Nintendo's most ambitious effort at online connectivity prior to the DS Wi-Fi connection was the Satellaview.  The Satellaview was a very ambitious add-on peripheral released late in the Super Famicom's life (1995).  The main add-on, which included the communications hardware, plugged into the Super Famicom's expansion slot on the bottom of the system.  However, as the expansion port on the Super Famicom does not provide full access to the bus, a special cartridge was included with the Satellaview system,  This cartridge could accept mini-cartridges to store downloaded games.  

Unusually for the devices here, the Satellaview communicated by a satellite technology originally intended to broadcast digital audio over satellite.  The device permitted users to download and play games, some in parts and only at certain times when the game was broadcast.  The user-interface was designed around navigating around an Earthbound-like town.  Some of Nintendo's most unfairly obscure efforts like the BS Zelda and F-Zero games were to become fondly appreciated by western gamers years after the service was discontinued.  The Satellaview was launched on April 24. 1995 and discontinued on June 30, 2000, but Nintendo stopped producing software and content for the system in March 1999 after a dispute with St. GIGA which ran the satellite service.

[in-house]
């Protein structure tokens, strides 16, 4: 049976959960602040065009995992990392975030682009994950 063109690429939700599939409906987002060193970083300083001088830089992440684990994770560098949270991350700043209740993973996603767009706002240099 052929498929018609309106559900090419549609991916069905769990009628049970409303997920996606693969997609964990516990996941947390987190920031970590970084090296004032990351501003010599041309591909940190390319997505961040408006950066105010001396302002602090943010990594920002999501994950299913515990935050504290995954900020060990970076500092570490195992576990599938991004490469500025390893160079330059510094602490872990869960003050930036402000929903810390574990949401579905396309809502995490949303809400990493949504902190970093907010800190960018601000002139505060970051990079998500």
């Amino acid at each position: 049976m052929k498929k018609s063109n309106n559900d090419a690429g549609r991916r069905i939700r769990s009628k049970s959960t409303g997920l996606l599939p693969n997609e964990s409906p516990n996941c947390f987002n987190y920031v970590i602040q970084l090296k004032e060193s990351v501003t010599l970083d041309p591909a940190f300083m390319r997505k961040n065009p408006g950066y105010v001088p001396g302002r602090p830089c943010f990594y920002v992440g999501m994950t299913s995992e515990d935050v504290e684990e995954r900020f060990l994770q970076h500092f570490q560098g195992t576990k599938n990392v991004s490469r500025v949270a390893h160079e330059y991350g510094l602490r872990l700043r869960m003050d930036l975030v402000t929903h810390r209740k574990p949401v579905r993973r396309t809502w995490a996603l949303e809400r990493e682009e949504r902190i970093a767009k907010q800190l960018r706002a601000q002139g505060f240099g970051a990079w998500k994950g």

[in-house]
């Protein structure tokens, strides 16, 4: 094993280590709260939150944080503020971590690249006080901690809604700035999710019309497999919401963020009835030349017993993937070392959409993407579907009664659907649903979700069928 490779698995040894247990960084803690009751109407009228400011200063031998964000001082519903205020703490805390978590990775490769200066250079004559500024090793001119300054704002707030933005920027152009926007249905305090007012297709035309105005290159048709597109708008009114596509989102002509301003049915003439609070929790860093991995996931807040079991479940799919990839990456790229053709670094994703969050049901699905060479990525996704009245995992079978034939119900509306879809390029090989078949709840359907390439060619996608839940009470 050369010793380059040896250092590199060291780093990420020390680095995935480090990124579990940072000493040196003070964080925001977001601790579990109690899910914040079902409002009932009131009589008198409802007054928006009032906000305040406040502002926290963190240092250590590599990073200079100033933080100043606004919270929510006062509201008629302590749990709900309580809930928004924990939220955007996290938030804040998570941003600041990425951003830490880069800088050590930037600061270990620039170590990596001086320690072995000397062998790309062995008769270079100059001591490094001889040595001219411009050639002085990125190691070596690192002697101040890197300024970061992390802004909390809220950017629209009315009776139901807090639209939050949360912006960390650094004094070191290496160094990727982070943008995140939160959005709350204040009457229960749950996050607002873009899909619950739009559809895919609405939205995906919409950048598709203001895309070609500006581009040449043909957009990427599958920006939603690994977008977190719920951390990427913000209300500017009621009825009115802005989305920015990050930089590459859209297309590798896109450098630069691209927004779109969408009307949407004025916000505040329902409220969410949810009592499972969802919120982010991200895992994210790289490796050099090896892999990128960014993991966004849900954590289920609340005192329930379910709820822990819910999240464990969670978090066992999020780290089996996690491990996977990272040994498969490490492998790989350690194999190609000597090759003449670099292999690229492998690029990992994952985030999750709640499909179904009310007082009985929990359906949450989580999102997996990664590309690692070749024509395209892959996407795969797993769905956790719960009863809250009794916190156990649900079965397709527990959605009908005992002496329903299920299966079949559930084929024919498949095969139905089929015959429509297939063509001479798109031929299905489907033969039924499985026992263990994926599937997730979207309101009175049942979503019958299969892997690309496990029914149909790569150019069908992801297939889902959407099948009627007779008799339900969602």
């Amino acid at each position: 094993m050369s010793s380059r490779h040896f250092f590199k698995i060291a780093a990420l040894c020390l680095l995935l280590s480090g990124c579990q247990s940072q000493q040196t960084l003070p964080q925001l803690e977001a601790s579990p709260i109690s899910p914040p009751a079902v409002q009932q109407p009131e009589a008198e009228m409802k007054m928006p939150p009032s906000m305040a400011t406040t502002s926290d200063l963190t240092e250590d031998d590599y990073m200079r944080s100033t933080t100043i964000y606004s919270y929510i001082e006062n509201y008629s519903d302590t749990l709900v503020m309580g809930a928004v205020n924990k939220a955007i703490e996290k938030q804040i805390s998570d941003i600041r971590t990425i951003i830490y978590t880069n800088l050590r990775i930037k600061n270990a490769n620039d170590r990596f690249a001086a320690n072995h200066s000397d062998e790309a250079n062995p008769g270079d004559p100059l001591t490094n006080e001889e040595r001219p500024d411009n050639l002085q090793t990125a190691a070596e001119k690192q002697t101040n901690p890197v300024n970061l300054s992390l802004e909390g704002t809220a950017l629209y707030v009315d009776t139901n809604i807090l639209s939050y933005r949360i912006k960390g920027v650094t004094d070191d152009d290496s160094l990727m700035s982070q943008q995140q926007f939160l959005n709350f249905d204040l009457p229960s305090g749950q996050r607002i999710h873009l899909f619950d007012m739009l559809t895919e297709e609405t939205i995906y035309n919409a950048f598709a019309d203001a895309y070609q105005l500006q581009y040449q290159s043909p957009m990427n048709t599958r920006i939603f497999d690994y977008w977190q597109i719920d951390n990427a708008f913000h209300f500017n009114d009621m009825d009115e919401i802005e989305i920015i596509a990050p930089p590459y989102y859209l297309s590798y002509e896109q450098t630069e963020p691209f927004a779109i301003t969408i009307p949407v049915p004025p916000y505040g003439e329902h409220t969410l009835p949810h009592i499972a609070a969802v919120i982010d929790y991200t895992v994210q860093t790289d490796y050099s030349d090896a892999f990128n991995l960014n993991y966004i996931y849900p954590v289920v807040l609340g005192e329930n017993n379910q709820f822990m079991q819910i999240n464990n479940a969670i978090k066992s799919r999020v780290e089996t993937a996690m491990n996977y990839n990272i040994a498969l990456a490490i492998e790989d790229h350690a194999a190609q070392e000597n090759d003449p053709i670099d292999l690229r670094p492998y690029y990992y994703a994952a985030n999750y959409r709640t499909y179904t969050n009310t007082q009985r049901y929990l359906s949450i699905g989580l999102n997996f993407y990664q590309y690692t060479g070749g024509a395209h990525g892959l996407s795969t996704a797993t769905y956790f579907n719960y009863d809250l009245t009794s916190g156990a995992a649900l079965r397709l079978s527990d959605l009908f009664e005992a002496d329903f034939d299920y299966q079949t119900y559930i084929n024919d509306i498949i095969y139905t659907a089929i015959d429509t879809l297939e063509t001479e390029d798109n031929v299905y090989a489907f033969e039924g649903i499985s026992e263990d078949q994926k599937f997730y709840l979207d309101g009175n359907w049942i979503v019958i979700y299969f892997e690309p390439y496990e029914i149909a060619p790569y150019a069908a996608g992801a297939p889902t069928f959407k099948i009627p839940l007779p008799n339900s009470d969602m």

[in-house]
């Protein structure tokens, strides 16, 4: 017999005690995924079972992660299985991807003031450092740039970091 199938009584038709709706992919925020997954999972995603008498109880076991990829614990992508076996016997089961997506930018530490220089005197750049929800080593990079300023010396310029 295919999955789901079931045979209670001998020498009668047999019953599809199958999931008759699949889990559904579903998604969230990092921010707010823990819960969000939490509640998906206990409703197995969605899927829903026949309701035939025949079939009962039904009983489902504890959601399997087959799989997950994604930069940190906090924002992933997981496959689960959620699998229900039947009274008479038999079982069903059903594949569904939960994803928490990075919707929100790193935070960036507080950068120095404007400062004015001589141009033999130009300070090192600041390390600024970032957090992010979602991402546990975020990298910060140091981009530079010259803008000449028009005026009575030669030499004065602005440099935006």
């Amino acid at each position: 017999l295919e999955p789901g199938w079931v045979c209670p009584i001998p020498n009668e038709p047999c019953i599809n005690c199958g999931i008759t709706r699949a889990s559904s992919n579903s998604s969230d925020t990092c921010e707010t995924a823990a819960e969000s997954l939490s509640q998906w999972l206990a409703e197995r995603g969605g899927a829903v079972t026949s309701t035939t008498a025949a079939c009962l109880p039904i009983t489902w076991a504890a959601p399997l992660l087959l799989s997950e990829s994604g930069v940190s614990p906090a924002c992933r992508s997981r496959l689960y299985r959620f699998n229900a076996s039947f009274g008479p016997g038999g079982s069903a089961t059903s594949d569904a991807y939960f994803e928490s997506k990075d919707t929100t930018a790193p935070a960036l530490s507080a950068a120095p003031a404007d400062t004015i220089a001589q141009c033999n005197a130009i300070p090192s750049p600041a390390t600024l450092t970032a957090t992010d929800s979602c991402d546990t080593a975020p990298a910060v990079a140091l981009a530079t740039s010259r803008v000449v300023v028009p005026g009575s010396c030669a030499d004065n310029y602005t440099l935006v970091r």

Data for other games like Same Game and SD Gundam G-NESXT could be downloaded via the Satellaview service onto 8M Memory Packs which then would be inserted into the slots for these games to add new maps or graphical themes.  

Thanks to the efforts of dedicated preservationists and fans, some semblance of the Satellaview experience can be experienced today, unless most of the other options listed.

Watch here for a good overview of the hardware :

My blog entry here has links to more good info :